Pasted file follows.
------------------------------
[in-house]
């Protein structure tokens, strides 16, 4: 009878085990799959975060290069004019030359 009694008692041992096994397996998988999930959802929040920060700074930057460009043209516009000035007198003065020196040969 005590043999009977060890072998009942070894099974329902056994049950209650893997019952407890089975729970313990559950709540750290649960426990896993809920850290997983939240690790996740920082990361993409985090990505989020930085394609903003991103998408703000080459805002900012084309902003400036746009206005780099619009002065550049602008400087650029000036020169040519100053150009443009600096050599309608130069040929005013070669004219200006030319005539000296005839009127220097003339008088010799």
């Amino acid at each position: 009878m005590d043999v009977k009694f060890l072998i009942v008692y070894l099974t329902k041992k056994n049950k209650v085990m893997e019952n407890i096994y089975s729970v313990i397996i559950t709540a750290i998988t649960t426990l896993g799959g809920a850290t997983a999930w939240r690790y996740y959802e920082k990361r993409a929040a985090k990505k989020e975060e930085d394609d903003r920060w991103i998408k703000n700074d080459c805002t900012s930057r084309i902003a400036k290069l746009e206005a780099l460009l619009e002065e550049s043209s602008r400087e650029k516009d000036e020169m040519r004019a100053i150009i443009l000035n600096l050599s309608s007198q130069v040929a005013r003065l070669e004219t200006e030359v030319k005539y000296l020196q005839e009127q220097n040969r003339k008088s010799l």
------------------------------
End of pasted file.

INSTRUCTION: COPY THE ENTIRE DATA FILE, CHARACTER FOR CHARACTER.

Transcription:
[in-house]
């Protein structure tokens, strides 16, 4: 009878085990799959975060290069004019030359 009694008692041992096994397996998988999930959802929040920060700074930057460009043209516009000035007198003065020196040969 005590043999009977060890072998009942070894099974329902056994049950209650893997019952407890089975729970313990559950709540750290649960426990896993809920850290997983939240690790996740920082990361993409985090990505989020930085394609903003991103998408703000080459805002900012084309902003400036746009206005780099619009002065550049602008400087650029000036020169040519100053150009443009600096050599309608130069040929005013070669004219200006030319005539000296005839009127220097003339008088010799």
């Amino acid at each position: 009878m005590d043999v009977k009694f060890l072998i009942v008692y070894l099974t329902k041992k056994n049950k209650v085990m893997e019952n407890i096994y089975s729970v313990i397996i559950t709540a750290i998988t649960t426990l896993g799959g809920a850290t997983a999930w939240r690790y996740y959802e920082k990361r993409a929040a985090k990505k989020e975060e930085d394609d903003r920060w991103i998408k703000n700074d080459c805002t900012s930057r084309i902003a400036k290069l746009e206005a780099l460009l619009e002065e550049s043209s602008r400087e650029k516009d000036e020169m040519r004019a100053i150009i443009l000035n600096l050599s309608s007198q130069v040929a005013r003065l070669e004219t200006e030359v030319k005539y000296l020196q005839e009127q220097n040969r003339k008088s010799l």